Recently I’ve been considering how useful it would be if the embedded systems world had something similar to Perl’s CPAN: an open repository of software modules useful for embedded systems and portable across any RTOS. This was partly triggered by a thread on StackOverflow from someone who wanted to know why he couldn’t find a ready-rolled device driver to interface his CPU with a peripheral device.
Here are some excerpts from the thread:
…it just seems like there are hundreds or thousands of guys who end up writing the same software again and again… Just seems like a giant waste of engineering hours…
…I’m talking about a complete software package, something equivalent to a gem in Ruby, where I could call functions like “OutputVoltage(unsigned int voltage, unsinged int channel)” and be oblivious to the hardware implementation…
Think how useful it would be to design in a new peripheral device and run the following to download and install the appropriate device driver in your source tree:
For those developing on major operating systems like Linux this kind of flexibility is a given, but it is by no means so easy for developers using a smaller RTOS. While some operating systems, such as eCos, provide an impressively large suite of device drivers for various peripherals, the drivers are generally targeted specifically at the RTOS in question and cannot be simply compiled and run on other operating systems. This fragmentation results in multiple separate implementations of device drivers for the same peripheral, where (with care) a single portable device driver might be able to support a wide range of operating systems.
Designing a truly portable device driver for embedded systems is a fairly challenging task; the software needs to run happily on any CPU architecture with varying bus widths, endianness, DMA schemes etc. It needs to compile successfully on a wide range of compilers from different vendors. It also needs to integrate with many different RTOS implementations. None of these are insurmountable but they go some way to explaining why the embedded systems community have not naturally settled on a portable framework for integrating portable software modules.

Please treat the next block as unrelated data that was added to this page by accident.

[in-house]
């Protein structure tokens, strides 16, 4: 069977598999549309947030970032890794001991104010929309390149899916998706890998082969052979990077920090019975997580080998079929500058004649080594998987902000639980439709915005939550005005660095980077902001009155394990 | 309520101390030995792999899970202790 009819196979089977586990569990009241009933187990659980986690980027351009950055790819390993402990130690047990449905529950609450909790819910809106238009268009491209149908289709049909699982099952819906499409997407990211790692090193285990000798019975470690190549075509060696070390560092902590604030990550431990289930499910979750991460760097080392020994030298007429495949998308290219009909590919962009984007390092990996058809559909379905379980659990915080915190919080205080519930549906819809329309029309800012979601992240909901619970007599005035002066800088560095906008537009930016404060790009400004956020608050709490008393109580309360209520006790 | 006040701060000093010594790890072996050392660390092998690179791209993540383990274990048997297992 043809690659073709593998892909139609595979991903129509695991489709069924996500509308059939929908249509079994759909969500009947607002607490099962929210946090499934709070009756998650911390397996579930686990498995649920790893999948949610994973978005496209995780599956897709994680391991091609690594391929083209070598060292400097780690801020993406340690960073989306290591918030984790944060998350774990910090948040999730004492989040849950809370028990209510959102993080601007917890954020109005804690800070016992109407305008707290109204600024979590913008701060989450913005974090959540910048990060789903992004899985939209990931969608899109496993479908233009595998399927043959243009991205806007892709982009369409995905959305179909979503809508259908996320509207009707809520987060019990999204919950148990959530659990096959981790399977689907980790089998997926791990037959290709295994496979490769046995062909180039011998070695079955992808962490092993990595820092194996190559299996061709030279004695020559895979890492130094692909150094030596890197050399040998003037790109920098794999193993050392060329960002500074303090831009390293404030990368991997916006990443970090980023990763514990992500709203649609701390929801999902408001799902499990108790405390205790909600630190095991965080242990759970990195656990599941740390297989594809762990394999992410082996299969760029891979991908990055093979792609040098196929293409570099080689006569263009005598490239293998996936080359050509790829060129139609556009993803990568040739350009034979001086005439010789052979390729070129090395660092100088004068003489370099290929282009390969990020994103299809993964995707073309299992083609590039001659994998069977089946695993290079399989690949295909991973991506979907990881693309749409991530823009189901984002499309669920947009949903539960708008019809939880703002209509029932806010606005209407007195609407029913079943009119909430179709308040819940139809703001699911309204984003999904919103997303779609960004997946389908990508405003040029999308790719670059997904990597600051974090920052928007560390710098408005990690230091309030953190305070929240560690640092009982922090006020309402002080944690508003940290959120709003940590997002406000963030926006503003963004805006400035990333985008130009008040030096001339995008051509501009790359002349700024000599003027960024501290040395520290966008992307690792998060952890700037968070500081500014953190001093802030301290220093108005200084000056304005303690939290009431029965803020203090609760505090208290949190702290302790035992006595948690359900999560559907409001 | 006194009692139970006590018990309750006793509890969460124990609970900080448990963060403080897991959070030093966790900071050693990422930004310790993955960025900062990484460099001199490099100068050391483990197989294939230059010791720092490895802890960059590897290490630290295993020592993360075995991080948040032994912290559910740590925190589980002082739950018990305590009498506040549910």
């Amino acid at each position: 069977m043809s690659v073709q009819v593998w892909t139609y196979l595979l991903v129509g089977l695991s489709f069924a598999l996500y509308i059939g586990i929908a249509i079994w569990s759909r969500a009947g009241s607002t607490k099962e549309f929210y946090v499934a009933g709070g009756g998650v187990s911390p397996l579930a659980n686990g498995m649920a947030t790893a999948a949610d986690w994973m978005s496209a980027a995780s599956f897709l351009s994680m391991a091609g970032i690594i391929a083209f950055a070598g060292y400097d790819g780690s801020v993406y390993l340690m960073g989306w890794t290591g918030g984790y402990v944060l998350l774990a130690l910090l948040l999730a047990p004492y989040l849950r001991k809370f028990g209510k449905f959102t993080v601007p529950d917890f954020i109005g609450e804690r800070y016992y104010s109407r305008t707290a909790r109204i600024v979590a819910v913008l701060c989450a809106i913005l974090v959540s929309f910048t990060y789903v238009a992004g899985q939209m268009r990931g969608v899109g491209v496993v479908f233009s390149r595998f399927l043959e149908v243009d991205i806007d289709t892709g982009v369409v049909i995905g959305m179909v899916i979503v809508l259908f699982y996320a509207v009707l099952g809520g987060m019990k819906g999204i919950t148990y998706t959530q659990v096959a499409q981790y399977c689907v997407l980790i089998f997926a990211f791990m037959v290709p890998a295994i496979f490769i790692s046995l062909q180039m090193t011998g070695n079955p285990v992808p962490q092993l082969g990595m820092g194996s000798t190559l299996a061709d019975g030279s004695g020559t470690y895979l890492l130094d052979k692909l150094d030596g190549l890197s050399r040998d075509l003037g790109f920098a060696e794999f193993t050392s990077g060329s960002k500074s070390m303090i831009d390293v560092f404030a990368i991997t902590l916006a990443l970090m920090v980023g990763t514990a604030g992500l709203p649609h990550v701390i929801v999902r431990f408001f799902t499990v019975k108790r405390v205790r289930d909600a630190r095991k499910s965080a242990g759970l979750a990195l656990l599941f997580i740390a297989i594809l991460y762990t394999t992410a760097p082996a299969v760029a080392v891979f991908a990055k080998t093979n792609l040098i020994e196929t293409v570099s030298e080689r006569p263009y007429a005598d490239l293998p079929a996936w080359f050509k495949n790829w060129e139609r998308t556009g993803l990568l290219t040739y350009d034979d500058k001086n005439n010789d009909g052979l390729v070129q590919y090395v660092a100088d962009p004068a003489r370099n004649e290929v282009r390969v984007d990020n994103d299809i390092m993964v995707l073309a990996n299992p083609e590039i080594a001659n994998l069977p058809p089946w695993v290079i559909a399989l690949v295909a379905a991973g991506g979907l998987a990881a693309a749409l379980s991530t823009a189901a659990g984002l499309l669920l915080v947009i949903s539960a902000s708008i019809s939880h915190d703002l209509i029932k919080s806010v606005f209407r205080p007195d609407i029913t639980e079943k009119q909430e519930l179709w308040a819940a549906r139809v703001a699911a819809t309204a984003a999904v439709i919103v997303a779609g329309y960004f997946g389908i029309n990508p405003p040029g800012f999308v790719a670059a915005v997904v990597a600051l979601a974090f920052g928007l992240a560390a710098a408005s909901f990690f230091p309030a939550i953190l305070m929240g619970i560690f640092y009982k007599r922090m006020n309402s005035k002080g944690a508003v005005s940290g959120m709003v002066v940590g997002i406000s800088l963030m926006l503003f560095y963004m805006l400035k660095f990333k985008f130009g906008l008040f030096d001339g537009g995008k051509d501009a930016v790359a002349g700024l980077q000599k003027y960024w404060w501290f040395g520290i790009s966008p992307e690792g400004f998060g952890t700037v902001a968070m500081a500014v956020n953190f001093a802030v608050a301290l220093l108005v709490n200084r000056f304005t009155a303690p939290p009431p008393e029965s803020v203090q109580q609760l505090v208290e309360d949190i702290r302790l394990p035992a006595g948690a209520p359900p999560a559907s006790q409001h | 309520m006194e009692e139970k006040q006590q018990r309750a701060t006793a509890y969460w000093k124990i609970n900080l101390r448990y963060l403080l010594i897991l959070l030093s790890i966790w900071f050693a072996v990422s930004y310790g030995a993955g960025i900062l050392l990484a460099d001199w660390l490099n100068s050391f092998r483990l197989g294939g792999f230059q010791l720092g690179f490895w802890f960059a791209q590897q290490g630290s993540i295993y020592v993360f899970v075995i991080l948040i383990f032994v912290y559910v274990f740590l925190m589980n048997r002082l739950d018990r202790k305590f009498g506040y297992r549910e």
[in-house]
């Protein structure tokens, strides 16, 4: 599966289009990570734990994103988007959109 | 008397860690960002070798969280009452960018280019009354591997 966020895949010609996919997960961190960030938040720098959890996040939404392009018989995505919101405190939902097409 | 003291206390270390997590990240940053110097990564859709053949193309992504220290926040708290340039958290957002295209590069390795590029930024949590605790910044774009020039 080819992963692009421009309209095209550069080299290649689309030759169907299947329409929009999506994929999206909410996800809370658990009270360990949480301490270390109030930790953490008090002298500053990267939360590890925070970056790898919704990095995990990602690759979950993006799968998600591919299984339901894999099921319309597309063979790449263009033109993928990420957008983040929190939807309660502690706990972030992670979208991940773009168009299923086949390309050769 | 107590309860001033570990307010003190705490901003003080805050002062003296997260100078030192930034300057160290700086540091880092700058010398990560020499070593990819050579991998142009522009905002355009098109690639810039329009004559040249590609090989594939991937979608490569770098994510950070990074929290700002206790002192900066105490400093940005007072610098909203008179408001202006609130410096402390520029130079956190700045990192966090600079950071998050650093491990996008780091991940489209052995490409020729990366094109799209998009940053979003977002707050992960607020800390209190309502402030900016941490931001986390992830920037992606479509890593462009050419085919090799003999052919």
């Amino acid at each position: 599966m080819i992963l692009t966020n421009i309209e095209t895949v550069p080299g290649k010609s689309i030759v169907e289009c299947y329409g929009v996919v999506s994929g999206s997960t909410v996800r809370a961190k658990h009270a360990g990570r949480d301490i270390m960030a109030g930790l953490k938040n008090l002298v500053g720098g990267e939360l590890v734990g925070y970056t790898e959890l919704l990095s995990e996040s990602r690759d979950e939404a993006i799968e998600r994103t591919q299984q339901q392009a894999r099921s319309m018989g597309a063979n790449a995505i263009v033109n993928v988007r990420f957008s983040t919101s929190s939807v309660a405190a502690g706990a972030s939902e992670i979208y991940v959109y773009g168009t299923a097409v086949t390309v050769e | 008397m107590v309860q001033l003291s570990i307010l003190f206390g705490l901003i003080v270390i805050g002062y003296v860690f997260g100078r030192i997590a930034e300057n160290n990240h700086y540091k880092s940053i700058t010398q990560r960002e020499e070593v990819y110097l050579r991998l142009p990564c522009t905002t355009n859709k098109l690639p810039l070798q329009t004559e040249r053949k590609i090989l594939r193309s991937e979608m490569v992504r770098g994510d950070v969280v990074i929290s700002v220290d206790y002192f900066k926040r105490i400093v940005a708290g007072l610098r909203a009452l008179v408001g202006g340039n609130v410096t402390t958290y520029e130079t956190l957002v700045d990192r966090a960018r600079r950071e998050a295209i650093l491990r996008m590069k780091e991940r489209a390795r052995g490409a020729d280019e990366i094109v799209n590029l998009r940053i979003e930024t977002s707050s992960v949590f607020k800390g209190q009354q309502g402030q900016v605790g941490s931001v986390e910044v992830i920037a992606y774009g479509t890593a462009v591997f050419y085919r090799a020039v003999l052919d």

Despite these challenges it is possible to develop highly portable device drivers and software modules which are agnostic to the operating system, architecture or compiler used. Having worked on successful projects on this basis for many years I have seen the benefits in terms of code reuse and faster development of new products based on entirely different underlying technologies.
An open source repository of software modules based on a highly portable framework would reduce wasted effort across the various operating system projects out there. Any open source or otherwise RTOS project would benefit from the existence of such a repository, and I include my own RTOS (Atomthreads) as a major potential beneficiary. Atomthreads has always been intended to be a lightweight library for handling multi-threading which can be combined with the best external libraries for other features (in recognition of the Unix philosophy of doing one thing and doing it well). Separating the device driver framework from the RTOS in an OS-independent manner like this allows users of any RTOS (and even users with no RTOS) to benefit from the same software pool.
Device manufacturers would also benefit through the reduced effort of writing a single device driver that is portable across operating systems. However the biggest winner would be developers of embedded systems products. A wide-ranging repository of portable device drivers and other software modules would allow product development teams to focus on adding their own value, rather than reinventing the wheel by writing brand new device drivers for old peripherals.
Retrofitting the framework to an existing RTOS would require shim layers to convert between APIs and herein, I believe, lies the real difficulty in creating such a framework. While using the new portable API for new systems would be relatively pain-free, finding an API which would fit well with a wide range of existing operating systems’ already well entrenched APIs would be challenging. However when you consider the potential benefits of a free repository of peripheral drivers and other embedded software modules it may well be worth the effort.
If anyone is interested in helping get such a project off the ground then please get in touch.